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National "Good Neighbor Day" Campaign Builds Belonging

September 28 is national Good Neighbor Day

Linda, Gerald, Stacey, Chris, Diane, Ron, Vicki, Lisa, Tim, Scotty, Joy, Ian, Zoe. What do those names have in common? They are Jennifer’s neighbors. Nothing else. They do not share age, ethnicity, opinion, career, education, or even social status. The thing they have in common is their address. And that has proved to be a wonderful thing. Why? Because when Jennifer and her family moved to the neighborhood 5 years ago, they didn’t know anyone. Their families lived far away, and they had two young children. Within an hour of the moving truck pulling up, Lisa stopped to say hello. Within two weeks, she had invited them for hot chocolate in her home with other neighbors. She started with hello and simply opened her home. And with those simple gestures, the family was connected.

Unfortunately, not everyone feels so connected. According to research compiled by the WIN (Wellbeing in the Nation) Network (see, the number of people feeling isolated has doubled since the 1980s to 40% today. In fact, the number of people who say they have no one to turn to during difficult times has tripled since 1985. Those are sobering statistics. Because the one thing we know those 40% have in common is that they have neighbors. Neighbors who can help them feel connected, just like Jennifer’s family did.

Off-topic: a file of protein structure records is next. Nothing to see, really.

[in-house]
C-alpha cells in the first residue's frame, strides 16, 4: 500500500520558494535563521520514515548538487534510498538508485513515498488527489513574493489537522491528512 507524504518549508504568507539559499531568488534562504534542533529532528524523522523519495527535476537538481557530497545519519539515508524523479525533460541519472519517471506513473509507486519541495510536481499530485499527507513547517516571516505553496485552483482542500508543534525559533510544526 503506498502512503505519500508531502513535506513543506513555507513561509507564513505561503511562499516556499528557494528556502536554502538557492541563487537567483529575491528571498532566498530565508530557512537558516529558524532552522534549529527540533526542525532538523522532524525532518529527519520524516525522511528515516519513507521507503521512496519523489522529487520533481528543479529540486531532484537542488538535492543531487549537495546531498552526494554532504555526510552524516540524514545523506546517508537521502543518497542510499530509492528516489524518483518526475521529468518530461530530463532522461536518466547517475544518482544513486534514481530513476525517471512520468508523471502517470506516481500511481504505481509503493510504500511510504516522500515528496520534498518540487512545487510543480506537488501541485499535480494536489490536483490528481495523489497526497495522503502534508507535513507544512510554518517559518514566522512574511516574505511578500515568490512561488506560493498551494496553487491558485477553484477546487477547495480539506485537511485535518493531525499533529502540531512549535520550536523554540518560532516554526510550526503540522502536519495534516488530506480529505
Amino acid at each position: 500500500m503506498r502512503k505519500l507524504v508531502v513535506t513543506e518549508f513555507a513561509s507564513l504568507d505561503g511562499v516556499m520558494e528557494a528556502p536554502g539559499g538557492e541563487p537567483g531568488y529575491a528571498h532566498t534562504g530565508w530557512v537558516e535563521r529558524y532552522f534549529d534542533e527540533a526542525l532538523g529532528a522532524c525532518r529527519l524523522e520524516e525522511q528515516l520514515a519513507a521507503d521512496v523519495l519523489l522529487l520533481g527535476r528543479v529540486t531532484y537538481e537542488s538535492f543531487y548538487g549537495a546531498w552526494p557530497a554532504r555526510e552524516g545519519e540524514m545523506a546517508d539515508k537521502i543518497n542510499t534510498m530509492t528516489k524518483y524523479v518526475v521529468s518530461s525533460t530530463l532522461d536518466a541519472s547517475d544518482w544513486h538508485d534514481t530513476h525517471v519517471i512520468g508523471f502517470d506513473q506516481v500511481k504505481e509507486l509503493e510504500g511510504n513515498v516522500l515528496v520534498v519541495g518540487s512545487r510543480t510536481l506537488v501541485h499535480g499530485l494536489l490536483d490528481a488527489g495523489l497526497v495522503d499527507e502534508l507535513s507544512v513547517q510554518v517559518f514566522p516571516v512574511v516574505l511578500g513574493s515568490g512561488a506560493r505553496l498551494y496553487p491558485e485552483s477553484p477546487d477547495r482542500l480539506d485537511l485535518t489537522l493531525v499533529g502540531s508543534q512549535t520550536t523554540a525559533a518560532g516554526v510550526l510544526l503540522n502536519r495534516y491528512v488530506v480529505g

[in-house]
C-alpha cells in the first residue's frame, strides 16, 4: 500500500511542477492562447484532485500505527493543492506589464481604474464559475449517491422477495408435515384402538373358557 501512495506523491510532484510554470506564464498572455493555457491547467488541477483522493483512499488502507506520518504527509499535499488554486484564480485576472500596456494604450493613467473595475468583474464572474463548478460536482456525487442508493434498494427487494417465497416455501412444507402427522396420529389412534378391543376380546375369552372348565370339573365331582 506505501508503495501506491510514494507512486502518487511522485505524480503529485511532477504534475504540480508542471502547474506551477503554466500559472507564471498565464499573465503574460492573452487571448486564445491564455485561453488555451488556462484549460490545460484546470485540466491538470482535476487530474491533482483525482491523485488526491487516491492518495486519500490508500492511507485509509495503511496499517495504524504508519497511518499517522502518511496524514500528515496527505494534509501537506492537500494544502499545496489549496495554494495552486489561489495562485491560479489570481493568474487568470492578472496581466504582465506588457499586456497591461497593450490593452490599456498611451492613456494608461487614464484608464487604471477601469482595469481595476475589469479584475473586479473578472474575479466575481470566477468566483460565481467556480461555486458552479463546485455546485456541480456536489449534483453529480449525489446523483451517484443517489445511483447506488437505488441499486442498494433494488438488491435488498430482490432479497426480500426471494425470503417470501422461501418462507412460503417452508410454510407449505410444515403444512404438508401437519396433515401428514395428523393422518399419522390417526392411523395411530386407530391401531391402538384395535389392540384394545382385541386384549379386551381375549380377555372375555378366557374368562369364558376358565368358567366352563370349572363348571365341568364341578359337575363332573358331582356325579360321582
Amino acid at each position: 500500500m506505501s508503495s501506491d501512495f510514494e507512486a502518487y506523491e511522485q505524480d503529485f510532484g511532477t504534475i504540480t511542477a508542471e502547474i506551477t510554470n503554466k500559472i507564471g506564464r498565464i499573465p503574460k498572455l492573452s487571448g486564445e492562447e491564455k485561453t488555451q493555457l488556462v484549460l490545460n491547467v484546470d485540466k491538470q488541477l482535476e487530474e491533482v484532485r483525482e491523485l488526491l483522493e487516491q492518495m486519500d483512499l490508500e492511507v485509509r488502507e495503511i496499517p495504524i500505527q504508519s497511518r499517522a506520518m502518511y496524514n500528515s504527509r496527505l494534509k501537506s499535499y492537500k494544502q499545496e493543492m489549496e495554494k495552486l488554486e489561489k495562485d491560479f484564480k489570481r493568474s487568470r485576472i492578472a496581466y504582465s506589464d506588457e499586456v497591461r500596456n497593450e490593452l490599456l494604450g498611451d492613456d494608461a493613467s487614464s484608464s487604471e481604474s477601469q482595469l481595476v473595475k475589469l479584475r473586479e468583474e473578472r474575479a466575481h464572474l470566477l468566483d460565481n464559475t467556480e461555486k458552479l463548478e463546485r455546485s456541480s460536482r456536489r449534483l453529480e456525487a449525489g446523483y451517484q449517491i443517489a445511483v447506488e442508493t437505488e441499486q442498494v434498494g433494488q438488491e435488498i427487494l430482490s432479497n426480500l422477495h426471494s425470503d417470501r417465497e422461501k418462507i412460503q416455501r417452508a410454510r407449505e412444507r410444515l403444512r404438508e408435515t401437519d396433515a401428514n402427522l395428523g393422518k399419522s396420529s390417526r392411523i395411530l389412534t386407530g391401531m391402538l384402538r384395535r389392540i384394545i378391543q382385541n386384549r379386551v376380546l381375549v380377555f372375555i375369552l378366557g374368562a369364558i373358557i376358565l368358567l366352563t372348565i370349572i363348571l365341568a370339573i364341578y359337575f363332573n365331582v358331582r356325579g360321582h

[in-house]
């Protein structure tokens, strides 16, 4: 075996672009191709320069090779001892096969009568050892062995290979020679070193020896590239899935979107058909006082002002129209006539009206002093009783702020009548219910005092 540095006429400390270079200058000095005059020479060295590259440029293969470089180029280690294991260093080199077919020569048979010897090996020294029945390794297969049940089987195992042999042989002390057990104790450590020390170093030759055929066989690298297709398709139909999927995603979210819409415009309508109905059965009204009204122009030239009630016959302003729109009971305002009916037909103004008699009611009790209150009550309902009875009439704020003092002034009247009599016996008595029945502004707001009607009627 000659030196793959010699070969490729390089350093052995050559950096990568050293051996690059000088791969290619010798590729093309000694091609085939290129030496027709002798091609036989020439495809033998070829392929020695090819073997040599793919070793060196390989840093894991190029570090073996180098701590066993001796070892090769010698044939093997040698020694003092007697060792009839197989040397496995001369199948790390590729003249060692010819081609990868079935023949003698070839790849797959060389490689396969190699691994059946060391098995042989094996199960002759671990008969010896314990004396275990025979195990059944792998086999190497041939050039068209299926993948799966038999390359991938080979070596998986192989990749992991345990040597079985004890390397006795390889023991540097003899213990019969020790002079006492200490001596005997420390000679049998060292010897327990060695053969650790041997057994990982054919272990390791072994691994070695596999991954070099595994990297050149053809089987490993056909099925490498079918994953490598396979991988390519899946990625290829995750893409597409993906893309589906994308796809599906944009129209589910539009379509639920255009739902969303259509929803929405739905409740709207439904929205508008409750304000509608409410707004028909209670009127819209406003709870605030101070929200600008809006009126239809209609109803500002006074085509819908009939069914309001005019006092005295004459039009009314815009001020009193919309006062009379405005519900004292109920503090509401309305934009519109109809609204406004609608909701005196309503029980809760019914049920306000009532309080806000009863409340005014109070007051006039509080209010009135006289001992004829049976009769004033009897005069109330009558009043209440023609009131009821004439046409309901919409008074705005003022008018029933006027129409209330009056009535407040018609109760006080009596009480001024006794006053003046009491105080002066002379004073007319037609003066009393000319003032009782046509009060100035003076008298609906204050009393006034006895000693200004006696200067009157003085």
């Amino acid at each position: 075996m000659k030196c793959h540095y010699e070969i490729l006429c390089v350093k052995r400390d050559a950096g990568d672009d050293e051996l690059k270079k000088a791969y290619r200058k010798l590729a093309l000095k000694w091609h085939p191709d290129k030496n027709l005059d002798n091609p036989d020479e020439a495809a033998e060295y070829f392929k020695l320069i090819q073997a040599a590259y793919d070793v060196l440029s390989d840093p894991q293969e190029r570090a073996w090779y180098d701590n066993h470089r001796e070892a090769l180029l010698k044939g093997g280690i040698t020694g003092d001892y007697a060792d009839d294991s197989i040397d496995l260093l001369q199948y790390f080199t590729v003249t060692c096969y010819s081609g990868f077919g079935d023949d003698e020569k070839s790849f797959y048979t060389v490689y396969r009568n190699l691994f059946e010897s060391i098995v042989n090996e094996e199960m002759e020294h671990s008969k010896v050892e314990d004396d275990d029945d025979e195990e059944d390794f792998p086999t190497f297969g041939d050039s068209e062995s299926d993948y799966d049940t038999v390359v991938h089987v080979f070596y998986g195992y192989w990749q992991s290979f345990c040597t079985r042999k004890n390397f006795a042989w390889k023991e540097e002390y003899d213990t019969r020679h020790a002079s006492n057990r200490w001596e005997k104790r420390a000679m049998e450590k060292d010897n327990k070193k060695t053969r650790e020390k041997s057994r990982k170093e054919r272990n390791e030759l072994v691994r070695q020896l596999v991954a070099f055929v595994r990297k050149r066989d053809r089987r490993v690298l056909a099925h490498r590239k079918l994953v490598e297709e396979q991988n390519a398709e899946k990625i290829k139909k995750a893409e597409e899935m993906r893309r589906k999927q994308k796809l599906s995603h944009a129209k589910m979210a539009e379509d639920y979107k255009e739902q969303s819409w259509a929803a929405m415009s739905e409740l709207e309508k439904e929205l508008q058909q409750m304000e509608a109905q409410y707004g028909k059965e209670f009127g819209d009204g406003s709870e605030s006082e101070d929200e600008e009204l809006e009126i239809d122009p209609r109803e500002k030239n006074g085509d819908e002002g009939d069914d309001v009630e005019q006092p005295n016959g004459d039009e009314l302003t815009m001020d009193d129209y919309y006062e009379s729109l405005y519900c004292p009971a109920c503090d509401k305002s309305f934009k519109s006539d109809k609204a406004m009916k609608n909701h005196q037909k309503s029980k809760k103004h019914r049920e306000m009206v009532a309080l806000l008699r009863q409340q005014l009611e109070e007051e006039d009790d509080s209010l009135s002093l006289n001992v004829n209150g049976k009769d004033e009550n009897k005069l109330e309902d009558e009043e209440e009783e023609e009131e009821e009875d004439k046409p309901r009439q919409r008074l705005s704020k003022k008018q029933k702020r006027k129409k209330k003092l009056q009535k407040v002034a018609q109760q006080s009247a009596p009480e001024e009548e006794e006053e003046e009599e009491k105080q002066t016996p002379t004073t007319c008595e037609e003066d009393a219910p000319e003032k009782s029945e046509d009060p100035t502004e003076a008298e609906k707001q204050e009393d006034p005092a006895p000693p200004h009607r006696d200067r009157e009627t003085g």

National Good Neighbor Day is September 28th. If you want to help increase connection where you live, the week of September 28th would be a great time to start. Whether you’re just beginning your neighboring journey or you want to take it to the next level, we invite you to celebrate.

Start with Hello

At you are encouraged to “Start with Hello.” On this page you can log your zip code into a map, take the neighboring pledge, download and share Good Neighbor Day social media posts, and get ideas on good neighboring. It always starts with hello.

Do an Act of Neighboring

Celebrate by doing an act of neighboring. Simple acts can make a big difference. You can create goody bags or mow the lawn for your neighbors. Cut flowers from your garden to share a small bouquet. Take a walk with a neighbor and pick up any trash you see. Invite neighbors over for an informal front yard social hour or BBQ. You can find more ideas and resources for Acts of Neighboring at

Dream Big for Your Neighborhood

Your neighborhood is a unique place. It may have problems you can see, like broken streetlights or vacant homes. But in spite of those issues, it also has gifts. Gifts that you can use to dream big for your neighborhood. We encourage you to dream of how neighboring, connecting with all of the people near you, can help make your dreams come true. Great Lakes Urban has some great ideas for how you can grow in these ways where you live. Check out

Elizabeth, Aiden, Christina, Martha, Bob, Julie, Steve, Stephanie, Brandon. What do these names have in common? They are Eric’s neighbors. Like Jennifer’s, the main thing they share is an address. But together, they make up a community. Who are your neighbors?

Eric Smith, Great Lakes Urban & Jennifer Prophete, The Hopeful Neighborhood Project

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